Ezekiel 41:1–42:20, Revelation 20:7–21:8, Job 38:34–41
God is transcendent, omnipresent and rises above all human description. He cannot be put in a box, yet He decided to create humanity, people who could know Him and fellowship with Him. He does not need us because He is complete in Himself, yet here we are.
Today’s readings are not only connected, but challenge my imagination. The Old Testament devotes many pages to descriptions of temple construction. Ezekiel describes in great detail a temple not yet built:
“Facing the twenty cubits that belonged to the inner court, and facing the pavement that belonged to the outer court, was gallery against gallery in three stories. And before the chambers was a passage inward, ten cubits wide and a hundred cubits long, and their doors were on the north. Now the upper chambers were narrower, for the galleries took more away from them than from the lower and middle chambers of the building. For they were in three stories, and they had no pillars like the pillars of the courts. Thus the upper chambers were set back from the ground more than the lower and the middle ones. And there was a wall outside parallel to the chambers, toward the outer court, opposite the chambers, fifty cubits long.” (Ezekiel 42:3–7)
A proper response to God is awe. This elaborate and beautiful temple was to accentuate that response. This passage does not mention God’s presence, but Ezekiel will later describe the return of God to the sanctuary.
Revelation also focuses on the presence of God, not in the temple but with His people. John’s vision was a new heaven and a new earth. “The first heaven and the first earth had passed away, and the sea was no more. And I saw the holy city, new Jerusalem, coming down out of heaven from God, prepared as a bride adorned for her husband. And I heard a loud voice from the throne saying, ‘Behold, the dwelling place of God is with man. He will dwell with them, and they will be his people, and God himself will be with them as their God. He will wipe away every tear from their eyes, and death shall be no more, neither shall there be mourning, nor crying, nor pain anymore, for the former things have passed away.’” (Revelation 21:1–4)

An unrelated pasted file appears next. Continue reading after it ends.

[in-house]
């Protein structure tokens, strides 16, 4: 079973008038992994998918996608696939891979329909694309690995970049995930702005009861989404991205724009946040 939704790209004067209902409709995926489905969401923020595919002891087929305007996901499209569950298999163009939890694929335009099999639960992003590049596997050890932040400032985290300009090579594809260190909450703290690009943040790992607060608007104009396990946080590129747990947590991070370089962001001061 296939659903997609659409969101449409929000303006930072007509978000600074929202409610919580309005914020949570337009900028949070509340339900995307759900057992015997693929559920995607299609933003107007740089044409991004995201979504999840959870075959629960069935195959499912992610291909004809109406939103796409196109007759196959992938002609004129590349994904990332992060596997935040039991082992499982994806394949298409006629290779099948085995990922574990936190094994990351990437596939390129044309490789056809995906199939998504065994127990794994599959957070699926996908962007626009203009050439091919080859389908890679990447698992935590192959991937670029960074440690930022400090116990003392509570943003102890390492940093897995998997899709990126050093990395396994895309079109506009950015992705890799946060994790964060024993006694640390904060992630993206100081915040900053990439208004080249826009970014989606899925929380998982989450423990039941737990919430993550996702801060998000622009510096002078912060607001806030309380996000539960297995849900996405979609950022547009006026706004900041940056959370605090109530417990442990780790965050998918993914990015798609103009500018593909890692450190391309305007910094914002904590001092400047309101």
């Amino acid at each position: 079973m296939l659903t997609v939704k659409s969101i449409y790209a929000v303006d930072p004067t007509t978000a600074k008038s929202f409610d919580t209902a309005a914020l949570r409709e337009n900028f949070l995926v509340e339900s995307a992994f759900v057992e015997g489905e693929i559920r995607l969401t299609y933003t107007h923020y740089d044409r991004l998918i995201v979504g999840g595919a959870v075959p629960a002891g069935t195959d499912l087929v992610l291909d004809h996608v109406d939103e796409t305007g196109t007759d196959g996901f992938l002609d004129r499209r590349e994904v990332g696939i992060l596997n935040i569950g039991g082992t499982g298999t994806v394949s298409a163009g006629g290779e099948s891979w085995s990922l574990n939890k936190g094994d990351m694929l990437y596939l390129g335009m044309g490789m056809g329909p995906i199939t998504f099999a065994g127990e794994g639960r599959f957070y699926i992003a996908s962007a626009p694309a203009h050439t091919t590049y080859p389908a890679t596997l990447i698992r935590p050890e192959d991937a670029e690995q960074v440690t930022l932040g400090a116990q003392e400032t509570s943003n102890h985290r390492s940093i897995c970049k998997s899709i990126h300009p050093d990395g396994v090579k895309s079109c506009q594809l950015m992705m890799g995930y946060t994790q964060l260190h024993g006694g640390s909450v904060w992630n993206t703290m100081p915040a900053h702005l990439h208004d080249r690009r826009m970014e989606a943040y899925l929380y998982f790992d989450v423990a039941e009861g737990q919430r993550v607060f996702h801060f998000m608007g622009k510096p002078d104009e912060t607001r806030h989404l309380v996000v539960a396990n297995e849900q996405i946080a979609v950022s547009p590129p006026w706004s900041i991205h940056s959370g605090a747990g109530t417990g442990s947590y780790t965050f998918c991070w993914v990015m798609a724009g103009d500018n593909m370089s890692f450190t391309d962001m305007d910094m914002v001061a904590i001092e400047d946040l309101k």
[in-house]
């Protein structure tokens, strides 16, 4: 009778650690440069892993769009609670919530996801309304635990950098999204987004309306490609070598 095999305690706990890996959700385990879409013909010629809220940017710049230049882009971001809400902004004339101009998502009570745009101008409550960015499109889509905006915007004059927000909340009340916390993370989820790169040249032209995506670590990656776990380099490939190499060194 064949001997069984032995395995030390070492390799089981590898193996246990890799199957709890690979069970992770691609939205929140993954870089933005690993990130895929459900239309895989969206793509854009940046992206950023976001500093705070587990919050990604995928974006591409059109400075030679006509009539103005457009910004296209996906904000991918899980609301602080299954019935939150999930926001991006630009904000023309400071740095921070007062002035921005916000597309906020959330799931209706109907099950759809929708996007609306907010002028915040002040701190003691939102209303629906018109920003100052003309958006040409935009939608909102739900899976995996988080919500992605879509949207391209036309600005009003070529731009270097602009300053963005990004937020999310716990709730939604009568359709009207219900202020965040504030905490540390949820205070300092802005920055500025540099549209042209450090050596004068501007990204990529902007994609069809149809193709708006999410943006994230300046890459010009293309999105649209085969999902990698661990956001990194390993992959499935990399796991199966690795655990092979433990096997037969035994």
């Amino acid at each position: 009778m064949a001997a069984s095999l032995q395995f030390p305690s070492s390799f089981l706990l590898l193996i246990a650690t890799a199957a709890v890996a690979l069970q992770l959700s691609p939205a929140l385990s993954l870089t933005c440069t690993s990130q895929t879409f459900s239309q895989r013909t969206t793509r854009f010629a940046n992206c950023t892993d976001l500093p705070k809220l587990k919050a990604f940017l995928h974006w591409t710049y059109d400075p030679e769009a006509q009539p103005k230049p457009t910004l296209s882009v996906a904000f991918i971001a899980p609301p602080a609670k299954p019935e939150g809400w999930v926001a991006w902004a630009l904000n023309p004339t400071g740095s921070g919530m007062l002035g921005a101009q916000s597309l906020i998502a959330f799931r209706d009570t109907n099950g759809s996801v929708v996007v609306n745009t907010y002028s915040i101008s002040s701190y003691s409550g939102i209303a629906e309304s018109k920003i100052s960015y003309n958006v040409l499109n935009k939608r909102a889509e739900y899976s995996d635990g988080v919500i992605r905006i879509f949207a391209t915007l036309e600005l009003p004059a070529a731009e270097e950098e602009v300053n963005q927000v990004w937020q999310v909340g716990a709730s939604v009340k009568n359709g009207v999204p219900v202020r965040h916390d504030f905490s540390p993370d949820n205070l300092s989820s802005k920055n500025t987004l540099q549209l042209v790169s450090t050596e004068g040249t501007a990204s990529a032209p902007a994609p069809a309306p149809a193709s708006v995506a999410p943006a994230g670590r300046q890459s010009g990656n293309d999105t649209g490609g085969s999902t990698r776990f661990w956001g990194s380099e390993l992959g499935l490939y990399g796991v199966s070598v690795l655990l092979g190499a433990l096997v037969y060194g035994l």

While God cannot be ‘contained’ He does speak of living with His people. First He revealed Himself inhabiting the OT tabernacle and then the temple. Then He came to earth to reveal Himself in the man, Jesus Christ. Astonishing as that is, God also choose to reveal Himself through His people by dwelling in us through the Holy Spirit. The problem with that is the way I often block vision of Him by making the external container more important than the treasure inside. How foolish.
I’ve been wondering if the OT descriptions of the tabernacle relate to the NT declarations. Some suppose that the tabernacle and temple describe Christ, or that they point to the heavenly dwelling place of God. I wonder if these also point to the church, even to individual Christians. The Bible does not say. It asserts only that Christians are God’s temple.
I am curious about this, but God puts a question to Job that settles my curiosity. He asked, “Who has put wisdom in the inward parts or given understanding to the mind?” (Job 38:36)
Of course the answer is God Himself. If I need to know the answer to my wondering, I can trust God for the wisdom and understanding needed. If He says nothing, then I need to simply trust Him.